- Citing “newly uncovered documents,” The Washington Post reports that Russian scientists in the 1990s may have provided North Korea the designs for its newest missiles.
- The report suggests the US could have prevented the transfer of these designs had it granted investors a waiver to embark upon a joint venture with Russia to turn old submarine-launched missiles into space boosters.
- One expert says the UN’s latest economic sanctions are unlikely to stop the North’s missile program because Pyongyang has slowly learned how to manufacture the parts needed to build the missiles.
Russian scientists in the 1990s may have provided North Korea the designs for its newest missiles, The Washington Post reported last week, citing “newly uncovered documents.”
After the collapse of the Soviet Union, scientists who helped build Soviet missiles and nuclear weapons were in need of money and without other prospects, The Post reported. When a joint venture with US investors to turn submarine-launched missiles into space boosters failed, Russian scientists at the Makeyev Rocket Design Bureau sought other avenues.
In 1992, about 60 scientists and their family members were arrested at a Moscow airport trying to fly to Pyongyang to work as consultants, according to The Post. But US, Russian, and South Korean officials think some eventually reached the North.
Now, more than two decades later, Pyongyang is successfully launching missiles that appear eerily similar to the old Soviet missile designs, The Post reported.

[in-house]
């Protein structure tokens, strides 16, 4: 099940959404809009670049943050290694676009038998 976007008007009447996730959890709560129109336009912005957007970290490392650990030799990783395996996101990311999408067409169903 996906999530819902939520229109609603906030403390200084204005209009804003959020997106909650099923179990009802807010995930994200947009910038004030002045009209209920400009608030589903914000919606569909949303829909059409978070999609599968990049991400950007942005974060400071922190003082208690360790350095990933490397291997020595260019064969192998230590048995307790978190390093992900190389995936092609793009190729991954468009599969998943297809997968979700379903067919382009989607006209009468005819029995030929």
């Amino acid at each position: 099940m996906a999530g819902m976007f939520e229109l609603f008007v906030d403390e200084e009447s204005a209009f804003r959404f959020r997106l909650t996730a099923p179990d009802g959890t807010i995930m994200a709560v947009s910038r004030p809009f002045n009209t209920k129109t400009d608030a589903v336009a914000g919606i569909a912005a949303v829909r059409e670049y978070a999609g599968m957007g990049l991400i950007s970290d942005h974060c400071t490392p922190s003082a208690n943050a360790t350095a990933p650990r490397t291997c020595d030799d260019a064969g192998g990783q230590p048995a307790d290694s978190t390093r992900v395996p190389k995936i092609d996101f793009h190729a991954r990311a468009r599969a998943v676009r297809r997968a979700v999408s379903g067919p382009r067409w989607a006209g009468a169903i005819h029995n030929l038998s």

The Hwasong-10, test-fired in June 2016, seems to have the same engine and design as the Soviet R-27 Zyb, as does the Pukguksong-1, tested in August 2016, the report says.
The North has begun to develop and successfully test the missiles in the past year because it was “recently able to acquire machine tools that were state-of-the-art in the 1990s,” David Wright, a nuclear-weapons expert at the Union of Concerned Scientists, told The Post.
“Once you have the plans and are able to get your hands on the materials and the right kinds of tools, you have a real leg up,” he added.
In addition to getting some parts on the black market through China, “North Korea can at this point build a lot of its machine tools,” Wright told Business Insider.
The North, once the industrial hub of the Koreas, has slowly obtained the knowledge and materials since acquiring the Russian designs – and now it’s paying off, Wright said.
Wright says this is why economic sanctions the UN imposed on North Korea late last month won’t hurt Pyongyang’s missile program.
“I think tougher sanctions will make them cut back on some things, like gas available for cars and heating,” Wright said, but “they will not solve the missile problem.”
How it could have been prevented
North Korea’s missile buildup may have been prevented if the US had granted American investors a waiver of the Strategic Arms Limitation Treaty, Kyle Gillman, a former executive of the US-Russia venture, told The Post.
The treaty, known as SALT, limited how many nuclear weapons the US and Russia could stockpile. The US’s decision not to grant the waiver allowed the Russian scientists at the Makeyev Rocket Design Bureau to then partner with North Korea, the Post report says.
“We just needed to be creative, and try and win the peace,” Gillman told The Post. “But our government and military and intelligence agencies were shortsighted.”
Wright agreed that North Korea’s buildup could have been avoided.
He told Business Insider that at the time, the US felt it had “a lot of stuff going on, and it kind of slipped through cracks.”
“You didn’t have the right people thinking about this at the right time,” Wright said, adding that Russia was also partly to blame for letting the technology out.